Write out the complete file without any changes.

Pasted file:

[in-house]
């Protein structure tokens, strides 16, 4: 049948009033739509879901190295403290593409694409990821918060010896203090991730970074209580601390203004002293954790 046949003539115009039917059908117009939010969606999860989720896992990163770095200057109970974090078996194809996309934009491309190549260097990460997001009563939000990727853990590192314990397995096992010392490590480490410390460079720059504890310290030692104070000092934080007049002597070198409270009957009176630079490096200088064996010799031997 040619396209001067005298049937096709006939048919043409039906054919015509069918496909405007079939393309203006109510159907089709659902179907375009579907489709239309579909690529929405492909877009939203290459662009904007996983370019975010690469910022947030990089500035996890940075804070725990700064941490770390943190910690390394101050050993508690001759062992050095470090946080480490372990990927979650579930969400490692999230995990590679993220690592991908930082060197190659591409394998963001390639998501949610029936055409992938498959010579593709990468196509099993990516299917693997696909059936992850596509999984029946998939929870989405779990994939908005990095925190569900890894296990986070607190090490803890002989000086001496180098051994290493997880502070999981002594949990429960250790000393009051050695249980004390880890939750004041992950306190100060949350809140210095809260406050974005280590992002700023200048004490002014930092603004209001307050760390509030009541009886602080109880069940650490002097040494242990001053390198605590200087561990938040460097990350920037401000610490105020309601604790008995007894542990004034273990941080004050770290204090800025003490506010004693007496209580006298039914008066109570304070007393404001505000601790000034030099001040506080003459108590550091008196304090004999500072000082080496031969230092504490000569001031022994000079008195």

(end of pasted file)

[in-house]
């Protein structure tokens, strides 16, 4: 049948009033739509879901190295403290593409694409990821918060010896203090991730970074209580601390203004002293954790 046949003539115009039917059908117009939010969606999860989720896992990163770095200057109970974090078996194809996309934009491309190549260097990460997001009563939000990727853990590192314990397995096992010392490590480490410390460079720059504890310290030692104070000092934080007049002597070198409270009957009176630079490096200088064996010799031997 040619396209001067005298049937096709006939048919043409039906054919015509069918496909405007079939393309203006109510159907089709659902179907375009579907489709239309579909690529929405492909877009939203290459662009904007996983370019975010690469910022947030990089500035996890940075804070725990700064941490770390943190910690390394101050050993508690001759062992050095470090946080480490372990990927979650579930969400490692999230995990590679993220690592991908930082060197190659591409394998963001390639998501949610029936055409992938498959010579593709990468196509099993990516299917693997696909059936992850596509999984029946998939929870989405779990994939908005990095925190569900890894296990986070607190090490803890002989000086001496180098051994290493997880502070999981002594949990429960250790000393009051050695249980004390880890939750004041992950306190100060949350809140210095809260406050974005280590992002700023200048004490002014930092603004209001307050760390509030009541009886602080109880069940650490002097040494242990001053390198605590200087561990938040460097990350920037401000610490105020309601604790008995007894542990004034273990941080004050770290204090800025003490506010004693007496209580006298039914008066109570304070007393404001505000601790000034030099001040506080003459108590550091008196304090004999500072000082080496031969230092504490000569001031022994000079008195």